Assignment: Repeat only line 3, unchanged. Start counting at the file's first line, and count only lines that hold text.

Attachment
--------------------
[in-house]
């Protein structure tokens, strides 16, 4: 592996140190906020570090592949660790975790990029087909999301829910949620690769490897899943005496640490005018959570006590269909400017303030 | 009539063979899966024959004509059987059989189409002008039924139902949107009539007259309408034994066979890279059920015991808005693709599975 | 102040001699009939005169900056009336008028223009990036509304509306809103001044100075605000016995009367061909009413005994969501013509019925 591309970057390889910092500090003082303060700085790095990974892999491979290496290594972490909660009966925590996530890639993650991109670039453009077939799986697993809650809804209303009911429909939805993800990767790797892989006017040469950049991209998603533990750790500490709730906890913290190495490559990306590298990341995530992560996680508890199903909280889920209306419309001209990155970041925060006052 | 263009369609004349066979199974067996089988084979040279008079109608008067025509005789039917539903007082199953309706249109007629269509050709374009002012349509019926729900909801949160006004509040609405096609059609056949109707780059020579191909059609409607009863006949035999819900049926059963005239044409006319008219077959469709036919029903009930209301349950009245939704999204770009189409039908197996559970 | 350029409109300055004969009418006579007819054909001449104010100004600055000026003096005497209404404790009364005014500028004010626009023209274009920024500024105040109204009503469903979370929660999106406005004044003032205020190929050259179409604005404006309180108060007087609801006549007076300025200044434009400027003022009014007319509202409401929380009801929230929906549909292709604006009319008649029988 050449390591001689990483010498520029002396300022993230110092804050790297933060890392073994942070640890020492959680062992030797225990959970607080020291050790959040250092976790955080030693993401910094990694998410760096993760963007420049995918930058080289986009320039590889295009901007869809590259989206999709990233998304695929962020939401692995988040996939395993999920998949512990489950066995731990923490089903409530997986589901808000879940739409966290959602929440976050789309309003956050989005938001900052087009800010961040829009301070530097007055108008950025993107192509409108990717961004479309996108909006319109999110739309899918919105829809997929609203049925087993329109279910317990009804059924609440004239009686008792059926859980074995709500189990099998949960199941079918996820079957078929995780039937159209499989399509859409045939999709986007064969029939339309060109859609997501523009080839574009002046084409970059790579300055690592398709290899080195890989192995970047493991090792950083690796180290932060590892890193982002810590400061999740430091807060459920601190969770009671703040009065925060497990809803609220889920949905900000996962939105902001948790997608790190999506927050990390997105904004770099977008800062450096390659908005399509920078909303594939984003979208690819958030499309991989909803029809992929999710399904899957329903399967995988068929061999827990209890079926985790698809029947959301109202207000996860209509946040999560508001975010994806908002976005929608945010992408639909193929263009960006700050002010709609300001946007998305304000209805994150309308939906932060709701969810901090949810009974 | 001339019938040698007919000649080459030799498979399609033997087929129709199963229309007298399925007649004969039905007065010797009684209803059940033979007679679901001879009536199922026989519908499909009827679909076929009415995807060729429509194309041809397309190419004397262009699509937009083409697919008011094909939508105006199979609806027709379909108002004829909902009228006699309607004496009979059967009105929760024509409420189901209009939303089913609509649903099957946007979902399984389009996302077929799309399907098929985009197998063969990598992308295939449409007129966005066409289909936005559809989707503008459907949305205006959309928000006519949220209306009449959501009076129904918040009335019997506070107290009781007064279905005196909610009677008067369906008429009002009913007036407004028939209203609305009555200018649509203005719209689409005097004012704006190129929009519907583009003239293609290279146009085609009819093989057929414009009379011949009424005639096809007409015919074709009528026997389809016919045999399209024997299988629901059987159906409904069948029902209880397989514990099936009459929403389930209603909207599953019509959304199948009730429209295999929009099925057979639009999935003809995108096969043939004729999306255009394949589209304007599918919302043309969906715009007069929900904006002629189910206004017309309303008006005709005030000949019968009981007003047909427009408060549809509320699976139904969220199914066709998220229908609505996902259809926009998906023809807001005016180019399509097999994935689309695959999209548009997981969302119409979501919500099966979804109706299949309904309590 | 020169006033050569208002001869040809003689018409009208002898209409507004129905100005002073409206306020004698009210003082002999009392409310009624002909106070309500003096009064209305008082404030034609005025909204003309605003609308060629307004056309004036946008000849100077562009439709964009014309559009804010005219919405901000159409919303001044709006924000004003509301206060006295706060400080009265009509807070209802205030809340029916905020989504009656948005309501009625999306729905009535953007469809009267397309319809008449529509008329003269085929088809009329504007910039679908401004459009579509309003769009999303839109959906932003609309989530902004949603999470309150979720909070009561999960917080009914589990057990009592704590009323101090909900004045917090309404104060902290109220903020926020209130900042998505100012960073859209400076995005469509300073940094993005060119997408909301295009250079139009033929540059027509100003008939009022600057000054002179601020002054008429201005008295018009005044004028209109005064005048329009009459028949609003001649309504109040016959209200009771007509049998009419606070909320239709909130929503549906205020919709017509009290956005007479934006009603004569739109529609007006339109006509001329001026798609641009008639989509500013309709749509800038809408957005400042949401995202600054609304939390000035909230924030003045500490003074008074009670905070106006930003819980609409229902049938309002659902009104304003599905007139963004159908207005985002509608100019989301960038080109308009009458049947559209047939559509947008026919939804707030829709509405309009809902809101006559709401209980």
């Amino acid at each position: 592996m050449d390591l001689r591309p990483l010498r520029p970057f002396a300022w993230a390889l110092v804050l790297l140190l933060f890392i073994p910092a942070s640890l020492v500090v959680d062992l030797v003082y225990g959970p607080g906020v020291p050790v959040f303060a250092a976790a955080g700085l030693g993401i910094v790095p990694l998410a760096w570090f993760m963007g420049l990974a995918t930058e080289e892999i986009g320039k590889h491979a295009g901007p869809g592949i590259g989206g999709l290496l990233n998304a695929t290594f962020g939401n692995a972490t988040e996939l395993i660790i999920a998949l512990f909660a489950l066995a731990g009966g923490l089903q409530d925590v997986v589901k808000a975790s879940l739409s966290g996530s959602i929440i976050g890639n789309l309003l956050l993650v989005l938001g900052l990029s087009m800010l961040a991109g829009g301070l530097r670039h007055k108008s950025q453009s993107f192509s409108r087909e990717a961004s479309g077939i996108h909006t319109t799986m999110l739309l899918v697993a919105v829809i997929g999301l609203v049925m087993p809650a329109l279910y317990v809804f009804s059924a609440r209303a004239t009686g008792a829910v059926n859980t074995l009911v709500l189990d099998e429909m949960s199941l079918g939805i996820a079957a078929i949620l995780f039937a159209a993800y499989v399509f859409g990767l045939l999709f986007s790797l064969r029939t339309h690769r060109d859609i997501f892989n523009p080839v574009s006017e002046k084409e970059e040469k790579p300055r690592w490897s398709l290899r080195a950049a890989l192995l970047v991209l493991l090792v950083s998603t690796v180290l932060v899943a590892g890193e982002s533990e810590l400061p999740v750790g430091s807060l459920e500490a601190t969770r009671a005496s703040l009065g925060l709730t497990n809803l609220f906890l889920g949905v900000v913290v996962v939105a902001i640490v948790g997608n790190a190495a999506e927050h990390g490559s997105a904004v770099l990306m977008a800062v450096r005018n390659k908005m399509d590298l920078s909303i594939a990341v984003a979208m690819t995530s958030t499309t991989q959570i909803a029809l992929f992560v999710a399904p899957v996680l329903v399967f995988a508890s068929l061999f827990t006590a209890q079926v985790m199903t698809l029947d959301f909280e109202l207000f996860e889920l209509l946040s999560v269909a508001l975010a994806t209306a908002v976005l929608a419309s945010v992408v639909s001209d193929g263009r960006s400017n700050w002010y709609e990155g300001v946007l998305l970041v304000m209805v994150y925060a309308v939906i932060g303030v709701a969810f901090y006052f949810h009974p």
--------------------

């Amino acid at each position: 592996m050449d390591l001689r591309p990483l010498r520029p970057f002396a300022w993230a390889l110092v804050l790297l140190l933060f890392i073994p910092a942070s640890l020492v500090v959680d062992l030797v003082y225990g959970p607080g906020v020291p050790v959040f303060a250092a976790a955080g700085l030693g993401i910094v790095p990694l998410a760096w570090f993760m963007g420049l990974a995918t930058e080289e892999i986009g320039k590889h491979a295009g901007p869809g592949i590259g989206g999709l290496l990233n998304a695929t290594f962020g939401n692995a972490t988040e996939l395993i660790i999920a998949l512990f909660a489950l066995a731990g009966g923490l089903q409530d925590v997986v589901k808000a975790s879940l739409s966290g996530s959602i929440i976050g890639n789309l309003l956050l993650v989005l938001g900052l990029s087009m800010l961040a991109g829009g301070l530097r670039h007055k108008s950025q453009s993107f192509s409108r087909e990717a961004s479309g077939i996108h909006t319109t799986m999110l739309l899918v697993a919105v829809i997929g999301l609203v049925m087993p809650a329109l279910y317990v809804f009804s059924a609440r209303a004239t009686g008792a829910v059926n859980t074995l009911v709500l189990d099998e429909m949960s199941l079918g939805i996820a079957a078929i949620l995780f039937a159209a993800y499989v399509f859409g990767l045939l999709f986007s790797l064969r029939t339309h690769r060109d859609i997501f892989n523009p080839v574009s006017e002046k084409e970059e040469k790579p300055r690592w490897s398709l290899r080195a950049a890989l192995l970047v991209l493991l090792v950083s998603t690796v180290l932060v899943a590892g890193e982002s533990e810590l400061p999740v750790g430091s807060l459920e500490a601190t969770r009671a005496s703040l009065g925060l709730t497990n809803l609220f906890l889920g949905v900000v913290v996962v939105a902001i640490v948790g997608n790190a190495a999506e927050h990390g490559s997105a904004v770099l990306m977008a800062v450096r005018n390659k908005m399509d590298l920078s909303i594939a990341v984003a979208m690819t995530s958030t499309t991989q959570i909803a029809l992929f992560v999710a399904p899957v996680l329903v399967f995988a508890s068929l061999f827990t006590a209890q079926v985790m199903t698809l029947d959301f909280e109202l207000f996860e889920l209509l946040s999560v269909a508001l975010a994806t209306a908002v976005l929608a419309s945010v992408v639909s001209d193929g263009r960006s400017n700050w002010y709609e990155g300001v946007l998305l970041v304000m209805v994150y925060a309308v939906i932060g303030v709701a969810f901090y006052f949810h009974p």